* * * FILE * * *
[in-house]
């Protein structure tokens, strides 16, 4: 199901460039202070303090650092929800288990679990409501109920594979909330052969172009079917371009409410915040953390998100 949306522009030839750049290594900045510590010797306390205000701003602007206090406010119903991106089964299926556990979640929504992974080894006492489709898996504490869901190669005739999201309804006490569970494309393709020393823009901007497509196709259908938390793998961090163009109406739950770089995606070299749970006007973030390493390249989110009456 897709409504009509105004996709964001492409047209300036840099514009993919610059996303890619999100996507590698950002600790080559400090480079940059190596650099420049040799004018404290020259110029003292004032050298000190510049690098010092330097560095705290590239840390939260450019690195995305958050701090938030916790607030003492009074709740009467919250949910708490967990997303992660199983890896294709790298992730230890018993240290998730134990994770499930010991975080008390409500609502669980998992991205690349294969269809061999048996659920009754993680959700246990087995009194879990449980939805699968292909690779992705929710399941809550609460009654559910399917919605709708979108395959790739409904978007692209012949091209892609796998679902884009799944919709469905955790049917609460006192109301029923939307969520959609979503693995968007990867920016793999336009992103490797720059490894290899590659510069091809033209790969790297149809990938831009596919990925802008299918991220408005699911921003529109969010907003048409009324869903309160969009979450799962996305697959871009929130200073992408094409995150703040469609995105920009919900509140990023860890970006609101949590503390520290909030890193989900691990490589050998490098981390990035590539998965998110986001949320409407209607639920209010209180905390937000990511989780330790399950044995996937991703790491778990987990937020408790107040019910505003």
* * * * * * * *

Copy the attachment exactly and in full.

[in-house]
């Protein structure tokens, strides 16, 4: 199901460039202070303090650092929800288990679990409501109920594979909330052969172009079917371009409410915040953390998100 949306522009030839750049290594900045510590010797306390205000701003602007206090406010119903991106089964299926556990979640929504992974080894006492489709898996504490869901190669005739999201309804006490569970494309393709020393823009901007497509196709259908938390793998961090163009109406739950770089995606070299749970006007973030390493390249989110009456 897709409504009509105004996709964001492409047209300036840099514009993919610059996303890619999100996507590698950002600790080559400090480079940059190596650099420049040799004018404290020259110029003292004032050298000190510049690098010092330097560095705290590239840390939260450019690195995305958050701090938030916790607030003492009074709740009467919250949910708490967990997303992660199983890896294709790298992730230890018993240290998730134990994770499930010991975080008390409500609502669980998992991205690349294969269809061999048996659920009754993680959700246990087995009194879990449980939805699968292909690779992705929710399941809550609460009654559910399917919605709708979108395959790739409904978007692209012949091209892609796998679902884009799944919709469905955790049917609460006192109301029923939307969520959609979503693995968007990867920016793999336009992103490797720059490894290899590659510069091809033209790969790297149809990938831009596919990925802008299918991220408005699911921003529109969010907003048409009324869903309160969009979450799962996305697959871009929130200073992408094409995150703040469609995105920009919900509140990023860890970006609101949590503390520290909030890193989900691990490589050998490098981390990035590539998965998110986001949320409407209607639920209010209180905390937000990511989780330790399950044995996937991703790491778990987990937020408790107040019910505003």